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High School Progress Reports Weigh In — At 305 Excel Columns!

High School Progress Reports, which the Department of Education released on Nov. 26, have yet another new way to measure schools: the college and career readiness index, which now counts for 10 percent of a school’s grade.

As if the 2011 reports, at 205 columns of Excel data per school was not enough, the 2012 reports arrived on a 305-column spreadsheet, boasting 39 new columns of college and career readiness data points. That doesn’t count the “additional information,” 72 columns of supplemental data, in case the first 39 didn’t quite get at everything you wanted to know about college readiness.

Give them points for trying. But some of this data is going to wind up in “deleted items” and never get crunched.

Even the DOE didn’t try. It didn’t put out PowerPoint slides or anything that summarizes (or spins) the information.

So here are some general findings — calculations in most cases are by UFT, not DOE.

The three parts of the college readiness index show

  • 29 percent of students graduated “college ready” in 2012, meaning they scored at least 75 on the English Regents and 80 on the math, OR got at least 480 on their SATs. That is up from 25 percent last year.
  • 34 percent of students passed a “rigorous” exam, such as an AP, advanced Regents or CTE test.
  • 50 percent of recent graduates had enrolled in college after six months and 55 percent had done so after 18 months.

The DOE boasts that the new high schools  created under Mayor Bloomberg have higher grades than older high schools. Using data on 170 new schools created since 2002, we actually found college readiness is much higher in the “old” schools — 30 percent compared to 20 percent in the new schools — and the college and career readiness index was a full grade higher in the old schools.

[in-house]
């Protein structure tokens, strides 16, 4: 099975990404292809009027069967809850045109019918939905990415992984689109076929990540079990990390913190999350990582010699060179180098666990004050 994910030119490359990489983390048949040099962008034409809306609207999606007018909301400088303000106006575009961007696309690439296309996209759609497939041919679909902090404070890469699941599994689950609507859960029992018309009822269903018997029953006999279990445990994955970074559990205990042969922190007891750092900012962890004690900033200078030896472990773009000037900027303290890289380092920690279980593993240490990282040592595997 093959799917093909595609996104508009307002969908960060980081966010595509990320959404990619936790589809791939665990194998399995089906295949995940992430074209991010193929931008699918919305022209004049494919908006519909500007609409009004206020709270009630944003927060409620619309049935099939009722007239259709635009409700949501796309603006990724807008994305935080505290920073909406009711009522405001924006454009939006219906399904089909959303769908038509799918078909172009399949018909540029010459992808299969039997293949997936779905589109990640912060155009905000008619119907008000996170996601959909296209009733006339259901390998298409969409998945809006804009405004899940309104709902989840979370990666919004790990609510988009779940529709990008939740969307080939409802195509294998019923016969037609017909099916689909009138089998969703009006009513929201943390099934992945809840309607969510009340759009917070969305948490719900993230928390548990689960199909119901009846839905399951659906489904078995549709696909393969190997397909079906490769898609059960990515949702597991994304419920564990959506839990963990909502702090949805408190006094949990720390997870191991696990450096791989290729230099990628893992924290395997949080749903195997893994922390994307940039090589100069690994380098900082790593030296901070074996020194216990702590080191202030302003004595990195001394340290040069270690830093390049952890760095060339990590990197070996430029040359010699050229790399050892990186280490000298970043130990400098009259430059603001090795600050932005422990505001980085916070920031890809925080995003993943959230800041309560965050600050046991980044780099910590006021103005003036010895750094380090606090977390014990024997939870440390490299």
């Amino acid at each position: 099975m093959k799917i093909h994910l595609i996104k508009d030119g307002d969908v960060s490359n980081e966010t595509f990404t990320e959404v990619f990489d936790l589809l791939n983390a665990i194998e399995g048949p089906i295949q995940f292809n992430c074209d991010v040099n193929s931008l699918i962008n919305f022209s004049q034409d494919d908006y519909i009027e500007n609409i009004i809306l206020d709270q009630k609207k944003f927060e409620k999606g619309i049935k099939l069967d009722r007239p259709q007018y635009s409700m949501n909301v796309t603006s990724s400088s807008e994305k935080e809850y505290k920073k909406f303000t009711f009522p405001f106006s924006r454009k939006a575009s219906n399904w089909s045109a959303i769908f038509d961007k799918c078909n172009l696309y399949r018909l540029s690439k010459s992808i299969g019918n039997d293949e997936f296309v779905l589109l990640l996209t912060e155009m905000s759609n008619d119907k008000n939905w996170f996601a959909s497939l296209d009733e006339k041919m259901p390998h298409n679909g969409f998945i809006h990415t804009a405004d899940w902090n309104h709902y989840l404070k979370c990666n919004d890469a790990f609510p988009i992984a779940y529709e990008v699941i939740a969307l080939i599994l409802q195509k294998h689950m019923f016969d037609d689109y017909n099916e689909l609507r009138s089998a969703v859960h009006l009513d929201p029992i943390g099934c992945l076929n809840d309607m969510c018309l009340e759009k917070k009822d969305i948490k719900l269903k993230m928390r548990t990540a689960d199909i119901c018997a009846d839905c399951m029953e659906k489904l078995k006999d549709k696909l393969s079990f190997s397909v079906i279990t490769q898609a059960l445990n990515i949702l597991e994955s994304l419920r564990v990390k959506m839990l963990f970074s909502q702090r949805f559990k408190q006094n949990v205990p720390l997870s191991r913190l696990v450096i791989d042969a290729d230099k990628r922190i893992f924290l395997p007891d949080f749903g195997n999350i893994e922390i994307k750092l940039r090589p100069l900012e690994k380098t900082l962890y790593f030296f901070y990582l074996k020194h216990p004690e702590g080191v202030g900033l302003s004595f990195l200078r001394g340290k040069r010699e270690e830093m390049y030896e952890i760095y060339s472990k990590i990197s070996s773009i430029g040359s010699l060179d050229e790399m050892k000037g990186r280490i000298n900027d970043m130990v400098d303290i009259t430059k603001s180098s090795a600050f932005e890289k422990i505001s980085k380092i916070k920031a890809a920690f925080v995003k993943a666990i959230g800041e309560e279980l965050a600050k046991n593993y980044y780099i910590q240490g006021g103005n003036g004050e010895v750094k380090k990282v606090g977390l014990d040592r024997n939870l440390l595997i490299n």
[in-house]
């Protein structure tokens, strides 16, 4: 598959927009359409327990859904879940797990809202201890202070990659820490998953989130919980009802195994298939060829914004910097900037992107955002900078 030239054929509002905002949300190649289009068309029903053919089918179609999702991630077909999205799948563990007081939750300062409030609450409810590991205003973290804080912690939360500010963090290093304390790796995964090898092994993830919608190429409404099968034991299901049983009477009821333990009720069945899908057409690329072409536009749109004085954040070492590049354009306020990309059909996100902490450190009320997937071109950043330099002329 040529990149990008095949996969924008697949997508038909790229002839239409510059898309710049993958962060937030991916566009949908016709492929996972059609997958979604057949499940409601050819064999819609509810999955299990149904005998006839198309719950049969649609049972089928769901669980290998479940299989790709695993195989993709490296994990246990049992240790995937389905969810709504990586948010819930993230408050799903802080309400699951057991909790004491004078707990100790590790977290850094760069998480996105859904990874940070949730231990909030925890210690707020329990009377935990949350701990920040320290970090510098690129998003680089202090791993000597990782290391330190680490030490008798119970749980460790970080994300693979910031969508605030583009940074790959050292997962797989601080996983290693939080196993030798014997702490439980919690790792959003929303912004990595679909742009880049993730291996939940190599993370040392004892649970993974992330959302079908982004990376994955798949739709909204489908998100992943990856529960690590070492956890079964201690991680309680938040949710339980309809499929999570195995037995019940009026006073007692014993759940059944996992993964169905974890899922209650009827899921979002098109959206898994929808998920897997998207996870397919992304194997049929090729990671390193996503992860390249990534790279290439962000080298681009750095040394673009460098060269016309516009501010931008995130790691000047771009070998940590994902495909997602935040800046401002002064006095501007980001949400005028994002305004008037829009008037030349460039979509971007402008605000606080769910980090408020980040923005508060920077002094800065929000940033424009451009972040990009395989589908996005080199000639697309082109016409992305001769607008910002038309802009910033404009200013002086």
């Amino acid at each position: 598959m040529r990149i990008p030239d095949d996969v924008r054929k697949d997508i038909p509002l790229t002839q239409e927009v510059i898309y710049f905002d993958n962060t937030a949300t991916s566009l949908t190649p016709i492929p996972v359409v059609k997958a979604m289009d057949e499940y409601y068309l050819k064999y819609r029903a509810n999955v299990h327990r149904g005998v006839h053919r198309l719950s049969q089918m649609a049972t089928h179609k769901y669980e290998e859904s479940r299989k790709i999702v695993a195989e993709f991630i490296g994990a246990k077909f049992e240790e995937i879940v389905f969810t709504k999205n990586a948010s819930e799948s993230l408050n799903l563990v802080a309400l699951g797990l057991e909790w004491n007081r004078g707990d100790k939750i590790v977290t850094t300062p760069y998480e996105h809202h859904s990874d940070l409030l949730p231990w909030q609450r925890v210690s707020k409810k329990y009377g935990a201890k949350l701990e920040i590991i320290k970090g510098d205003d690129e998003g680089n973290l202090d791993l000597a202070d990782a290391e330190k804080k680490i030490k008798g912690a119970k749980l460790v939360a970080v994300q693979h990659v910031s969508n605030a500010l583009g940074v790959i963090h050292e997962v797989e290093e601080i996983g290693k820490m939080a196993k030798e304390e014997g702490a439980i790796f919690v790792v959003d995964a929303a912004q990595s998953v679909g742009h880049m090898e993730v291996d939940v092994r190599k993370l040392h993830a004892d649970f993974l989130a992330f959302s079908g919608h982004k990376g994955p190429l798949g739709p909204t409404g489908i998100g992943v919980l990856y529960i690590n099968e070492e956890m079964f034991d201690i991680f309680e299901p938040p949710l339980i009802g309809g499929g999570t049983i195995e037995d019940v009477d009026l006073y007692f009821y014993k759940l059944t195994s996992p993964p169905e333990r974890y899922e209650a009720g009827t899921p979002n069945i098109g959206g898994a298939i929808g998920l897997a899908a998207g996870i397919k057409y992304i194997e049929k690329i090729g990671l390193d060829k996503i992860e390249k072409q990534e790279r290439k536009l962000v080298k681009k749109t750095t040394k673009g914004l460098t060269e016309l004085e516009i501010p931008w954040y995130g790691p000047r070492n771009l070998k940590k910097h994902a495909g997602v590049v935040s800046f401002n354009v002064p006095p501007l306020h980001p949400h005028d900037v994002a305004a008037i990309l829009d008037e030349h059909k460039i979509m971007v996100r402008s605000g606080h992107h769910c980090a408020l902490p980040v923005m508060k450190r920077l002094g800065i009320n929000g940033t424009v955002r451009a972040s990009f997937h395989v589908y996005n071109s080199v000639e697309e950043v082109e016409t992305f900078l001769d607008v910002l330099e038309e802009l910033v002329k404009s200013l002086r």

While the DOE boasts that the new schools have higher progress report scores, the difference is slight. In addition, the graduation rate was slightly higher in the old schools this year by our calculations. (We excluded the separate transfer high schools list from our analysis.)

Comparison of Schools Created under Bloomberg and Older Schools

New Schools

Old Schools

Graduation Rate



% Students College Ready



College/Career Ready Score (Grade)

5.54 (C)

6.34 (B)

Progress Report Overall Score



Finally, one very encouraging finding:  though the official graduation rate won’t be out for months, it looks like the city came very close to a 70% on-time graduation rate for 2012, up from 65.5 percent in 2011, including August grads.

As for the remaining 300 or so Excel columns, data geeks can go here: http://schools.nyc.gov/Accountability/tools/report/default.htm